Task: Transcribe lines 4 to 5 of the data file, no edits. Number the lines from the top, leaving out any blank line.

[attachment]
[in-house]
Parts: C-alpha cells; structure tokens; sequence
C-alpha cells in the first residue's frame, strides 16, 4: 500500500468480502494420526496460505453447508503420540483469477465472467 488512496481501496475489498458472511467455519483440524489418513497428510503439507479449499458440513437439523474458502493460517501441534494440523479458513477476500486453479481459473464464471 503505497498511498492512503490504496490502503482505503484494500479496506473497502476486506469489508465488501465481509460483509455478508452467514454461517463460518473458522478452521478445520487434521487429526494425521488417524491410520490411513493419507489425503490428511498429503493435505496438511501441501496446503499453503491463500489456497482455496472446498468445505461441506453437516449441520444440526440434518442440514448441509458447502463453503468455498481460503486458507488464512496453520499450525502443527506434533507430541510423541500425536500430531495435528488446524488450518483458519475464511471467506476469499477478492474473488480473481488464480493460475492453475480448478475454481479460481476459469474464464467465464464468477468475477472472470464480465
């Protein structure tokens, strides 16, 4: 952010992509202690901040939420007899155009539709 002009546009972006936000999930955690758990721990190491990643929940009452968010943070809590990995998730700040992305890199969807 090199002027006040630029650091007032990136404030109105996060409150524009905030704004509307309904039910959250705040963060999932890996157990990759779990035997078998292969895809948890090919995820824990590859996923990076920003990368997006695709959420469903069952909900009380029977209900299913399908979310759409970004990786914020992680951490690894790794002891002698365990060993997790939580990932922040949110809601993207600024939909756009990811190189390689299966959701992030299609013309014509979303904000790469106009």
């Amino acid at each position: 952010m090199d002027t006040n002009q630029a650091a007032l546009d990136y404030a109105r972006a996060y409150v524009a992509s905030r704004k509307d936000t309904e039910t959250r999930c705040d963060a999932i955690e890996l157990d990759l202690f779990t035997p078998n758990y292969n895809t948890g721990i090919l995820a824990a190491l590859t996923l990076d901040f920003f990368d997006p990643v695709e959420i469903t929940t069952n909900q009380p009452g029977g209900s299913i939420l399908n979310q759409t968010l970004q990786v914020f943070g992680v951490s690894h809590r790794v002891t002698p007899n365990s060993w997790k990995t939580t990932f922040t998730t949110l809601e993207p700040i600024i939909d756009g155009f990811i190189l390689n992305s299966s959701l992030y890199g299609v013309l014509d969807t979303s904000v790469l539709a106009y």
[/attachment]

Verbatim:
């Protein structure tokens, strides 16, 4: 952010992509202690901040939420007899155009539709 002009546009972006936000999930955690758990721990190491990643929940009452968010943070809590990995998730700040992305890199969807 090199002027006040630029650091007032990136404030109105996060409150524009905030704004509307309904039910959250705040963060999932890996157990990759779990035997078998292969895809948890090919995820824990590859996923990076920003990368997006695709959420469903069952909900009380029977209900299913399908979310759409970004990786914020992680951490690894790794002891002698365990060993997790939580990932922040949110809601993207600024939909756009990811190189390689299966959701992030299609013309014509979303904000790469106009």
């Amino acid at each position: 952010m090199d002027t006040n002009q630029a650091a007032l546009d990136y404030a109105r972006a996060y409150v524009a992509s905030r704004k509307d936000t309904e039910t959250r999930c705040d963060a999932i955690e890996l157990d990759l202690f779990t035997p078998n758990y292969n895809t948890g721990i090919l995820a824990a190491l590859t996923l990076d901040f920003f990368d997006p990643v695709e959420i469903t929940t069952n909900q009380p009452g029977g209900s299913i939420l399908n979310q759409t968010l970004q990786v914020f943070g992680v951490s690894h809590r790794v002891t002698p007899n365990s060993w997790k990995t939580t990932f922040t998730t949110l809601e993207p700040i600024i939909d756009g155009f990811i190189l390689n992305s299966s959701l992030y890199g299609v013309l014509d969807t979303s904000v790469l539709a106009y």